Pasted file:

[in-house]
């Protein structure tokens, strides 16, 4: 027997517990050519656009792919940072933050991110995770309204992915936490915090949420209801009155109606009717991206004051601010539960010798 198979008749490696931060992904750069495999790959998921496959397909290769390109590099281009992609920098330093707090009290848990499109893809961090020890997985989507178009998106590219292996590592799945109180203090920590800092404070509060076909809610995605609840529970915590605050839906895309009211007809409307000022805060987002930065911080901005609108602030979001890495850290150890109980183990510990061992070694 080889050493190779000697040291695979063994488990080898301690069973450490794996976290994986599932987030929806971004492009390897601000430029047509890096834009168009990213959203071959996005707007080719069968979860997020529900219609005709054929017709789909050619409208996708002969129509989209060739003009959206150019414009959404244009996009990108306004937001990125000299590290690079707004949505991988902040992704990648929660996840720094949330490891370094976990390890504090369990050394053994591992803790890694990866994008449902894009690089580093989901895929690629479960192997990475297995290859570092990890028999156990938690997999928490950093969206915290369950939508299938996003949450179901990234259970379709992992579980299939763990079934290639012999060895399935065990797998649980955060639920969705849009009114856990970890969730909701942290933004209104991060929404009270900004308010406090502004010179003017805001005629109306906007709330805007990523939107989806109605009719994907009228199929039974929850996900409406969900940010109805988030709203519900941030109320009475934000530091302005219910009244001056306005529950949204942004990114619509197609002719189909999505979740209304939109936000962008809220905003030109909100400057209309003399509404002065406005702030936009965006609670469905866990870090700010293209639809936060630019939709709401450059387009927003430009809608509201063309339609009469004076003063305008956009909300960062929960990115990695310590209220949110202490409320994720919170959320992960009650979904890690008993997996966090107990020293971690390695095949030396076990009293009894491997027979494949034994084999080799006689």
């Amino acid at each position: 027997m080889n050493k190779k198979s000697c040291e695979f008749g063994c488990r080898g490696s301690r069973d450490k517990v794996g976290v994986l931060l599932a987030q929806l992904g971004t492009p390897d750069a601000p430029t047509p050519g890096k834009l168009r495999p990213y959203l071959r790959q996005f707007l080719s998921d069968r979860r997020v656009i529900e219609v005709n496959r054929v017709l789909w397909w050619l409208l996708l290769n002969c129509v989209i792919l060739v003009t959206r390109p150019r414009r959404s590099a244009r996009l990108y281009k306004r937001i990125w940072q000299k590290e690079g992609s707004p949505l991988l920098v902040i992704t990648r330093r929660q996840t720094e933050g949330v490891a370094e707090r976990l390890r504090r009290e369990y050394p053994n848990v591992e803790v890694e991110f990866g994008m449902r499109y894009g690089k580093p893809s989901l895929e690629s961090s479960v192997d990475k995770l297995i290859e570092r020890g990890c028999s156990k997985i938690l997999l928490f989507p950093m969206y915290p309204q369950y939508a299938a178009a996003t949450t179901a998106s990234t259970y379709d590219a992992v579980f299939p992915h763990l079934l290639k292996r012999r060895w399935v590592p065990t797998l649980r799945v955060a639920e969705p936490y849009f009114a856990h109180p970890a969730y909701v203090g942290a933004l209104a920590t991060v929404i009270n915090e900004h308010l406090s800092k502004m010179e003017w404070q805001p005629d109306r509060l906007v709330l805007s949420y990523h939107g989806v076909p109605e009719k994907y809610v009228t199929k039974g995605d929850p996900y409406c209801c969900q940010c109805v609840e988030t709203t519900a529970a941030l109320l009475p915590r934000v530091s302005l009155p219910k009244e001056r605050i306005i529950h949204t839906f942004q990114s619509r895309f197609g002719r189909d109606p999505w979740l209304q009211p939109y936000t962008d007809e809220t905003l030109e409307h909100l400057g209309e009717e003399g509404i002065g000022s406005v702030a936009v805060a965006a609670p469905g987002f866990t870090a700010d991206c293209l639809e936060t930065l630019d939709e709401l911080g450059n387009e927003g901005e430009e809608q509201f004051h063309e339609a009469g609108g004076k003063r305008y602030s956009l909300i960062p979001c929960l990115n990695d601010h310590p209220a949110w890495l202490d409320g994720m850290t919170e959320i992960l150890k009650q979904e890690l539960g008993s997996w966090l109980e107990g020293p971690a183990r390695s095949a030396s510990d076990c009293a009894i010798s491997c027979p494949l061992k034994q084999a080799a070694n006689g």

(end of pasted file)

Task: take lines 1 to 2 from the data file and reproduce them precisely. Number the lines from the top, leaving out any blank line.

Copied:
[in-house]
């Protein structure tokens, strides 16, 4: 027997517990050519656009792919940072933050991110995770309204992915936490915090949420209801009155109606009717991206004051601010539960010798 198979008749490696931060992904750069495999790959998921496959397909290769390109590099281009992609920098330093707090009290848990499109893809961090020890997985989507178009998106590219292996590592799945109180203090920590800092404070509060076909809610995605609840529970915590605050839906895309009211007809409307000022805060987002930065911080901005609108602030979001890495850290150890109980183990510990061992070694 080889050493190779000697040291695979063994488990080898301690069973450490794996976290994986599932987030929806971004492009390897601000430029047509890096834009168009990213959203071959996005707007080719069968979860997020529900219609005709054929017709789909050619409208996708002969129509989209060739003009959206150019414009959404244009996009990108306004937001990125000299590290690079707004949505991988902040992704990648929660996840720094949330490891370094976990390890504090369990050394053994591992803790890694990866994008449902894009690089580093989901895929690629479960192997990475297995290859570092990890028999156990938690997999928490950093969206915290369950939508299938996003949450179901990234259970379709992992579980299939763990079934290639012999060895399935065990797998649980955060639920969705849009009114856990970890969730909701942290933004209104991060929404009270900004308010406090502004010179003017805001005629109306906007709330805007990523939107989806109605009719994907009228199929039974929850996900409406969900940010109805988030709203519900941030109320009475934000530091302005219910009244001056306005529950949204942004990114619509197609002719189909999505979740209304939109936000962008809220905003030109909100400057209309003399509404002065406005702030936009965006609670469905866990870090700010293209639809936060630019939709709401450059387009927003430009809608509201063309339609009469004076003063305008956009909300960062929960990115990695310590209220949110202490409320994720919170959320992960009650979904890690008993997996966090107990020293971690390695095949030396076990009293009894491997027979494949034994084999080799006689």